By David McCollum
Central Arkansas student-athletes surround Make-A-Wish recipient Logan Beck (yellow shirt) during the halftime presentation.
It began as a routine contest at halftime of the University of Central Arkansas basketball game on Feb. 19.
Things were transformed into a dream fulfilled.
Names were supposedly “randomly” drawn for a game of “knockout,” a free-throw-shooting contest with a twist as a participant tries to knock out the opponent ahead of him by hitting a shot after he misses.
The names drawn from this contest all mysteriously were UCA athletes in various sports – except for a 15-year-old youngster named Logan Beck.
As the contestants lined up behind each other at the free-throw line, Beck was given the first shot.
This was to be a special competition of “knockout,” and the contestants behind Beck were asked to back away from the foul line as the youngster lined up his shot. Then, they snuck up behind him to halfcourt, where a covered contraption had suddenly appeared.
As Beck started to take his shot, he was told there was no need. He was told to turn around. At that moment, the athletes removed the cover from the device at halfcourt and it was revealed to be an Xbox 360 Kinect with a monitor and all the trappings.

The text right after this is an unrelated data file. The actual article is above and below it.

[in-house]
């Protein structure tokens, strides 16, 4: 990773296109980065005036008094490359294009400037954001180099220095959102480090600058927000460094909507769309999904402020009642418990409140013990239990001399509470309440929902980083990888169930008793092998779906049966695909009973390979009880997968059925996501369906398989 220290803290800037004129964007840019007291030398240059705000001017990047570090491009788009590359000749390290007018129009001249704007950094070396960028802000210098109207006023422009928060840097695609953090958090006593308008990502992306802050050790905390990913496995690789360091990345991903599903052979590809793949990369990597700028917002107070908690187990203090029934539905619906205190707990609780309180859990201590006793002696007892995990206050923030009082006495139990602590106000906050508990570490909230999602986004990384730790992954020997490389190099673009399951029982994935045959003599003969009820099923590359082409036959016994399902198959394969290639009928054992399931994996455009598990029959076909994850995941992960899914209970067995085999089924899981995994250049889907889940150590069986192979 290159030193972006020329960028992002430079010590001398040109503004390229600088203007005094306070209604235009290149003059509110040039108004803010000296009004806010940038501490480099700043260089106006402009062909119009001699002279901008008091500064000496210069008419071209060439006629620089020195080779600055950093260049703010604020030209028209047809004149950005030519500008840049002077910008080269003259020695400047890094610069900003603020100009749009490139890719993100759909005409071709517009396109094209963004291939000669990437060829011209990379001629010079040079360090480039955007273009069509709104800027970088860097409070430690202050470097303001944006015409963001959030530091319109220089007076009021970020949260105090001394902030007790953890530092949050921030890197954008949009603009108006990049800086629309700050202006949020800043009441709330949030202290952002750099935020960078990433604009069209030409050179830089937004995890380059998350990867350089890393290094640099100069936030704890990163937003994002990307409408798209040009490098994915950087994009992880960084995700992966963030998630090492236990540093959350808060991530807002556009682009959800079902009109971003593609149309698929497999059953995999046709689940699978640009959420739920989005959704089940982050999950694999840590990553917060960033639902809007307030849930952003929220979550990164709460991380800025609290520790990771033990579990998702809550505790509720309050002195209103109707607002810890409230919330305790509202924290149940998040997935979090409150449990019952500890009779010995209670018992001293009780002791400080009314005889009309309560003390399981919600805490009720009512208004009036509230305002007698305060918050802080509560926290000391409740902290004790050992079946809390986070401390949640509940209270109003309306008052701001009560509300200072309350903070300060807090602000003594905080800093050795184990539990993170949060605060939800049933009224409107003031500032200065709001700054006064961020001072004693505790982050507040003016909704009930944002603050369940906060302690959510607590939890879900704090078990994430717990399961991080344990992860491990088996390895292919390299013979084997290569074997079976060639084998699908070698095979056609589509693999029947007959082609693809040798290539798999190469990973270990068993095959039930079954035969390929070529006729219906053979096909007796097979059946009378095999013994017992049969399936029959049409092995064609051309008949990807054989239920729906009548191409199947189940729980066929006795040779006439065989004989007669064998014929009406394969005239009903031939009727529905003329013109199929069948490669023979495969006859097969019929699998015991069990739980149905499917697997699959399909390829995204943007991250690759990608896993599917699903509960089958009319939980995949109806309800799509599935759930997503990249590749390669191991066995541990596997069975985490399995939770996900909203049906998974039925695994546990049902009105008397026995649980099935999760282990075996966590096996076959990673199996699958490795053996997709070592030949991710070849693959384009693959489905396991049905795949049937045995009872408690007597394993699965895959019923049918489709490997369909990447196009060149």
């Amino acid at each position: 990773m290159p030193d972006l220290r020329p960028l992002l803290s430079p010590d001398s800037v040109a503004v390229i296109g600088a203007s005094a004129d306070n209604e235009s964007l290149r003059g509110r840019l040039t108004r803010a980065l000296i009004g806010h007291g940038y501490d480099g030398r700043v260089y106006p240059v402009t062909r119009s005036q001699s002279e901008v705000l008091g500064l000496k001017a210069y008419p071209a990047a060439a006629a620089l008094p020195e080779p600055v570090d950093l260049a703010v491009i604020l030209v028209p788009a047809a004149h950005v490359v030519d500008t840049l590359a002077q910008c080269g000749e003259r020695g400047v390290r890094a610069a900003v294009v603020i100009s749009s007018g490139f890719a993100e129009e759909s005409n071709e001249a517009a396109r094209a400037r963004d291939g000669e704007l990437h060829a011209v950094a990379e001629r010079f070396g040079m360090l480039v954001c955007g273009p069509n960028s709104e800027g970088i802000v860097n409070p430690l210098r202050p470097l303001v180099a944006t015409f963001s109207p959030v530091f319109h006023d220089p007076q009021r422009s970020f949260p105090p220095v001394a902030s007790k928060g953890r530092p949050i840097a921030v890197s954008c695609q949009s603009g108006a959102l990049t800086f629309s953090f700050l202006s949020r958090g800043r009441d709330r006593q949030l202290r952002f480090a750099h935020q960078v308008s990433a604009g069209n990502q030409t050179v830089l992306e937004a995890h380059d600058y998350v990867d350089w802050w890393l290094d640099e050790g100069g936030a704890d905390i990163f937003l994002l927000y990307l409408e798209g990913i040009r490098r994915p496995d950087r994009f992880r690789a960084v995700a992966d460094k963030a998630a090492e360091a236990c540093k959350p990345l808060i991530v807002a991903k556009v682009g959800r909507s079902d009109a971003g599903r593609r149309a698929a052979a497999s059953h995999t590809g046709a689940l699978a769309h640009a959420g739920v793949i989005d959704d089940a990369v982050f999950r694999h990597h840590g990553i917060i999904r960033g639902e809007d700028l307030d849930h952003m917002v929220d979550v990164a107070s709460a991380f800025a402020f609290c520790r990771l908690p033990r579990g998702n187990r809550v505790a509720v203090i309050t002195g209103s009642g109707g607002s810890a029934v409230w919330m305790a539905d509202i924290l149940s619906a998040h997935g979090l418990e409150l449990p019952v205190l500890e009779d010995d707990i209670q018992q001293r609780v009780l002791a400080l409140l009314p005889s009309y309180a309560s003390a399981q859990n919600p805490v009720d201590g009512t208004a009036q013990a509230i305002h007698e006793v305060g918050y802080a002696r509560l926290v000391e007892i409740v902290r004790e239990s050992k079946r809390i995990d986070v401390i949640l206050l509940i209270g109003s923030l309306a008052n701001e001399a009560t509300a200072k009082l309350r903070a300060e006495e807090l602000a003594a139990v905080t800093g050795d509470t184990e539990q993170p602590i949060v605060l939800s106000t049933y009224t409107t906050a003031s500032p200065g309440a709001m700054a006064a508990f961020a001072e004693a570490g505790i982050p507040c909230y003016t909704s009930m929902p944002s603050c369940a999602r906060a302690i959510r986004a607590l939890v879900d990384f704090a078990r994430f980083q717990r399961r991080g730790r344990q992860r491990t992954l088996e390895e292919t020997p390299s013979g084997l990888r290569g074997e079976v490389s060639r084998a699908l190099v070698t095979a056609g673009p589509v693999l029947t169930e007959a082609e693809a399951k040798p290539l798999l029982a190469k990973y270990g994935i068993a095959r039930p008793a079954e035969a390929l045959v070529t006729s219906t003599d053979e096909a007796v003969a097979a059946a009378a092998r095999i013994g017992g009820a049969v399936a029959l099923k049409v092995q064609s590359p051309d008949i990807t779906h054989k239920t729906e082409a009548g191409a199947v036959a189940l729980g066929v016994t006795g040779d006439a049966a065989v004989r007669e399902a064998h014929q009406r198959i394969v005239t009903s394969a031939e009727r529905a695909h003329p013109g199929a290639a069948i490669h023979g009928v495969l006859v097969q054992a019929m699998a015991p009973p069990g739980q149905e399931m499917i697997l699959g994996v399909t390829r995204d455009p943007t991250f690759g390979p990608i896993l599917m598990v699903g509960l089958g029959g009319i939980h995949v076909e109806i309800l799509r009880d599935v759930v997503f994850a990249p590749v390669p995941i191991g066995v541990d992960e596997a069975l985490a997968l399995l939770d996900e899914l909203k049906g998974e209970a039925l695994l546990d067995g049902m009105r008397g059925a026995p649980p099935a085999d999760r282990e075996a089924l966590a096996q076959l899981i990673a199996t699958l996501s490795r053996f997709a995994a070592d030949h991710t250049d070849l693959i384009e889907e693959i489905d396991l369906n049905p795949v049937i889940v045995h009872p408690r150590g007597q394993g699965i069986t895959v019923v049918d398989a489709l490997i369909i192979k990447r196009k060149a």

Beck is in the “Make-A-Wish” program. The UCA Student-Athlete Advisory Council had sponsored a pancake breakfast to raise funds to grant a wish for a youngster.
Beck, the one selected, had wished for the video-gaming device. The look on his face when he saw what was happening was worth the hours the athletes and UCA officials had spent early on a Sunday morning flipping pancakes.
Representatives of several sports, either out of season or not involved in competition – men’s and women’s soccer, volleyball, football and tennis – joined in the celebration that included pictures on the court, then a special meet-and-great time with the teen-aged boy that featured family and friends with cake and refreshments in an adjacent room. There were plenty of smiles and tears.
After the game, UCA men’s coach Corliss Williamson visited with Beck and his family and signed autographs on various types of gear.
It was a heartwarming scene on several levels. And it was a great experience for the UCA athletes who are involved in their various sports at different times and often don’t get to relate and experience fellowship with each other.
“Really, I think the athletes enjoyed this as much as (Beck) did,” said Natalie Shock, UCA’s assistant athletics director for compliance who helped coordinate the event.
As the Xbox was wheeled from the arena, it was surrounded with several games.
One of them was “Call of Duty.”
David McCollum is a sports columnist for the Log Cabin Democrat, in which this article originally appeared.